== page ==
This soothing chickweed salve recipe is an absolute staple on our homestead. Insect bites, rashes, cuts and burns are common occurrences around here and my chickweed salve always saves the day!
The best thing about using chickweed is that it’s a common “weed” that grows just about everywhere. You likely have some growing in your backyard that’s just waiting to be picked.
Making a chickweed salve from scratch is super easy, cheap and requires minimal equipment. The little tins make great gifts, too!
Let’s jump in!
Why You’ll Love This Chickweed Salve Recipe
Chickweed is a humble plant, but it really excels at healing and soothing the skin! If you have a burn, use chickweed. If you get into stinging nettle, use chickweed. If you have mosquito bites, use chickweed. See the pattern here? It’s simply amazing. Let’s breakdown all of the beneficial properties that chickweed has to offer.
Healing & Cooling
The instant, cooling relief that I get when applying chickweed to a hot, puffy rash from stinging nettle is no coincidence! Chickweed is well-known for it’s cooling and soothing properties. If your skin is hot, itchy, rashy or puffy, you’ll likely find relief from chickweed.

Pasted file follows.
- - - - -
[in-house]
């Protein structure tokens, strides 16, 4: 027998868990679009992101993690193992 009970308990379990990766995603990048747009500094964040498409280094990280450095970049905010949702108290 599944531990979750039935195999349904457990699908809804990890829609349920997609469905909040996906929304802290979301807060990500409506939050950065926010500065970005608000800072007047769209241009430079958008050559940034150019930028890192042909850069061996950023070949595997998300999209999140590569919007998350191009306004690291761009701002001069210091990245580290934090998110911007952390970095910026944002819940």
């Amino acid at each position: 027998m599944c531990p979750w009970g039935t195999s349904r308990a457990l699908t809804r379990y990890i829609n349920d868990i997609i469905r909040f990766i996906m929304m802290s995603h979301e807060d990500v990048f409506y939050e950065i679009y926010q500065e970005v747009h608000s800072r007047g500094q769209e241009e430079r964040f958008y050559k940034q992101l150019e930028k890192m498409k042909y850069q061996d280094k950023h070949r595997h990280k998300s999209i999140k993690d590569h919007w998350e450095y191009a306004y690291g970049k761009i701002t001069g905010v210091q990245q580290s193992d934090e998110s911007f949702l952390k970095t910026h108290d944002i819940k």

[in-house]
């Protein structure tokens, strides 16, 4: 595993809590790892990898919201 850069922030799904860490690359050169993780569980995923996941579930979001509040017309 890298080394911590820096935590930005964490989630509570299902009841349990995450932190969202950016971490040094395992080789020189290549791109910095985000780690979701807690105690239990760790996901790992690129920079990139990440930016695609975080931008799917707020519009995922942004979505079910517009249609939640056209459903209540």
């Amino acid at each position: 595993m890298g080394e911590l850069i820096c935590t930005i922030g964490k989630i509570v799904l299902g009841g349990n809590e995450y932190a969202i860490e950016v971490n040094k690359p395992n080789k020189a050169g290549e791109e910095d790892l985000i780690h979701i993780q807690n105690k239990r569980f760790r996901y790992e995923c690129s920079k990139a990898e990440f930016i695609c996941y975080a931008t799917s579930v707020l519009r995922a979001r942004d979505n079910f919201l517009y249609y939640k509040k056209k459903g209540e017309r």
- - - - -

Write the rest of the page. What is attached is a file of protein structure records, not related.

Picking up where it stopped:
Chickweed is even effective for bigger skin issues like minor burns and minor cuts. I currently have a steam burn from canning last week and I’ve noticed it healing much faster (and more comfortably) since applying my chickweed salve. If you have a significant wound or burn, please seek professional medical help, but for minor ones, chickweed salve is a great option!
Chickweed also has potent astringent properties, which means it can “pull” or “draw out.” This can be useful for deep splinters in assisting their removal. It can also help dry or shrink tissue, and reduce discharge.
Chickweed is amazing at reducing inflammation. I can feel the heat of a bite or injury fade away when I slather on my chickweed salve. A 2017 study dug into this further and they found that chickweed significantly decreased intracellular inflammatory markers. Their conclusion was that the potent anti-inflammatory affect of chickweed is due to its high antioxidant content. Super neat!
Chickweed salve uses:
- Bug bites
- Bee stings
- Dry, irritated or cracked skin